How to Join Multiple Videos Into One using FFmpeg

3 November 2022 | 3 min read
Casper Kloppenburg


FFmpeg is a free and open-source video editing tool capable of trimming, cropping, concatenating, muxing, and transcoding almost any type of media file you throw at it.

It's also a very robust solution for implementing video automation, as we use it extensively in our own video editing API. For this tutorial we'll use FFmpeg 5.1.2, but any recent version will do.

Merging two videos

The following command can be used to merge two videos into one:

$ ffmpeg -i video1.mp4 -i video2.mp4 -filter_complex "[0:v][0:a][1:v][1:a]concat=n=2:v=1:a=1" -vsync vfr output.mp4
  • We use the concat filter to concatenate the streams from the input files. This filter requires two or more inputs. Here, we're inputting two videos and their audio stream with [0:v][0:a][1:v][1:a] and then telling concat to merge them with n=2. The v=1:a=1 part tells FFmpeg that each segment has a single video and audio stream.
  • When the video files have different frame rates, you need the -vsync vfr argument to synchronize the video files. The details of this option are explained in the FFmpeg documentation under -vsync.

Merging more than two videos

In the same way as the example above, you can concatenate more than two video files simply by adding more inputs to the concat filter. Using an additional input stream, the following example highlights the difference between the previous example:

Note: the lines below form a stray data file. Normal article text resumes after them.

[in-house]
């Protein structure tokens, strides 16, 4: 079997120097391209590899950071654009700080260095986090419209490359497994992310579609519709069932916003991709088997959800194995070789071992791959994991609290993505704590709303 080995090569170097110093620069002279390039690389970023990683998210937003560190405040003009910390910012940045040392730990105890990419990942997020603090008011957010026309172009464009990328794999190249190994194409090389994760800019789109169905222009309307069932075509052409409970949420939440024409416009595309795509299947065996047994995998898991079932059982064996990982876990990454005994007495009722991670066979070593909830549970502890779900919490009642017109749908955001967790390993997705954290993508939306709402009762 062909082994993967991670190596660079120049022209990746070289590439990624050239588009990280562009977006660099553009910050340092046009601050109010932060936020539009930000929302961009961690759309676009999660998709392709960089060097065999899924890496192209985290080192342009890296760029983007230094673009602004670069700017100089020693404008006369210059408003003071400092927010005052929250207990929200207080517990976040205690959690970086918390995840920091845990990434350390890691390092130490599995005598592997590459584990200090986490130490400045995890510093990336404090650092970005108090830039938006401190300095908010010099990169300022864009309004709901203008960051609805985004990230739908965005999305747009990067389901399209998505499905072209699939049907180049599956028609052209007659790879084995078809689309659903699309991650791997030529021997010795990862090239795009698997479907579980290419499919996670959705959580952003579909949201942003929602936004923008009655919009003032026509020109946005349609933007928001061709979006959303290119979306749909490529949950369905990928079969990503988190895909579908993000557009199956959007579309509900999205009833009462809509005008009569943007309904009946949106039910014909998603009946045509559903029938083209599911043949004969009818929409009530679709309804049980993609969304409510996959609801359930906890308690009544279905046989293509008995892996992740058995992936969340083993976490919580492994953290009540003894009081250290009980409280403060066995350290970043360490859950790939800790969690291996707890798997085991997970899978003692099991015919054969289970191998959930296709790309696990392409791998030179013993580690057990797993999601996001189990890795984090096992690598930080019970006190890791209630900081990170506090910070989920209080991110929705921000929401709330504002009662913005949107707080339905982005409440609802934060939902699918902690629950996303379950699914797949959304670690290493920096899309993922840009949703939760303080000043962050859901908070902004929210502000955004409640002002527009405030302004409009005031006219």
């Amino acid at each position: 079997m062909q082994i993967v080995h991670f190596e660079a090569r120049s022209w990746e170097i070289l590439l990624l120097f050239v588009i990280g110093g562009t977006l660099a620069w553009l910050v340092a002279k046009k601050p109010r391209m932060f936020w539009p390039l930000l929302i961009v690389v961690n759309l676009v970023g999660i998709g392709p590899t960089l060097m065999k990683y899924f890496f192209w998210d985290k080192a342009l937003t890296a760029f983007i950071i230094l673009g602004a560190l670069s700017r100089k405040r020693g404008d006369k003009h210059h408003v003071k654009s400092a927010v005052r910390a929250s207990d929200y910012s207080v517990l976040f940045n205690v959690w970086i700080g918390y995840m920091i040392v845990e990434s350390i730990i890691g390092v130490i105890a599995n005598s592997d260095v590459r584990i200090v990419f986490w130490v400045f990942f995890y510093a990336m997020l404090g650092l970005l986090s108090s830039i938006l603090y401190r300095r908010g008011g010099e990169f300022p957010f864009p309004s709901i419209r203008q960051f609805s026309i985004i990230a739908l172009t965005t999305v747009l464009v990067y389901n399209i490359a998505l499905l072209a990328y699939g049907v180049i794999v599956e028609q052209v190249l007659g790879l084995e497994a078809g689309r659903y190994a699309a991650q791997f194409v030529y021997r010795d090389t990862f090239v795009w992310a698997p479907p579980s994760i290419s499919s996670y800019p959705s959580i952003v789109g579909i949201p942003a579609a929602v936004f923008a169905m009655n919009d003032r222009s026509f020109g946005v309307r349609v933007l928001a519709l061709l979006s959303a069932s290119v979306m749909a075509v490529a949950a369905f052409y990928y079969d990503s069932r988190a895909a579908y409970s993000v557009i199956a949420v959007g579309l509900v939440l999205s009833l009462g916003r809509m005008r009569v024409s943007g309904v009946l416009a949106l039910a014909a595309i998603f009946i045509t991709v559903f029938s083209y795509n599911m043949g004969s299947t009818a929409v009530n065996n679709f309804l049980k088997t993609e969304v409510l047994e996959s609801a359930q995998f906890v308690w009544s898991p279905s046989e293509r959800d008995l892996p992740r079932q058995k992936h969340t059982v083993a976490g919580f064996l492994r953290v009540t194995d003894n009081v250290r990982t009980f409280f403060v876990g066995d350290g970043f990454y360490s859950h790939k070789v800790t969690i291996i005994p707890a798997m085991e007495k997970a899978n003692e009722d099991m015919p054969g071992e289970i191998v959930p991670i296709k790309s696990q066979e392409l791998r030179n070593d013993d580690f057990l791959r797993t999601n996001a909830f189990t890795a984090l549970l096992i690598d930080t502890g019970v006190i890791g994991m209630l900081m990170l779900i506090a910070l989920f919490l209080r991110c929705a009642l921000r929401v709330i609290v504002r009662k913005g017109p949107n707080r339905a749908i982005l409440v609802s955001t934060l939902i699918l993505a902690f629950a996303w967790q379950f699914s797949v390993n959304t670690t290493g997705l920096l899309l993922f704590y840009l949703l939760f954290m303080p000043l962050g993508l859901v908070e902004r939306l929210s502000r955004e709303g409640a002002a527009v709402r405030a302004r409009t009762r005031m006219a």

$ ffmpeg -i video1.mp4 -i video2.mp4 -i video3.mp4 -filter_complex "[0:v][0:a][1:v][1:a][2:v][2:a]concat=n=3:v=1:a=1" -vsync vfr output.mp4


Here are a few issues you may encounter while using FFmpeg's concat filter.

“Stream specifier ':a' in filtergraph description (...) matches no streams”

This error message shows up when there's no audio stream in one of the input videos. If neither of your input videos has an audio stream, make FFmpeg only concatenate the video streams:

$ ffmpeg -i video1.mp4 -i video2.mp4 -filter_complex "[0:v][1:v]concat=n=2:v=1:a=0" -vsync vfr output.mp4

Alternatively, you can make both videos have an audio track by adding a silent track to the video that doesn't have one:

$ ffmpeg -i input.mp4 -f lavfi -i anullsrc -map 0:v -map 1:a -c:v copy -shortest output.mp4
  • The -f lavfi -i anullsrc argument creates a silent audio track.
  • With the -map 0:v -map 1:a arguments, the video track from the input.mp4 (0:v) and the audio track from the silent track (1:a) are mapped to the output.
  • The -c:v copy arguments tell FFmpeg not to re-encode the video.
  • Since the silent audio track is infinite, we set the output length to the input video with -shortest.

“Frame rate very high for a muxer not efficiently supporting it”

This message appears when you concatenate two videos with different frame rates. Additionally, it will provide a message stating "Please consider specifying a lower framerate, a different muxer or setting vsync/fps_mode to vfr". This can be fixed by adding the -vsync vfr argument. More info can be found in the FFmpeg documentation under -vsync. Here's an example:

$ ffmpeg -i video1.mp4 -i video2.mp4 -filter_complex "[0:v][0:a][1:v][1:a]concat=n=2:v=1:a=1" -vsync vfr output.mp4

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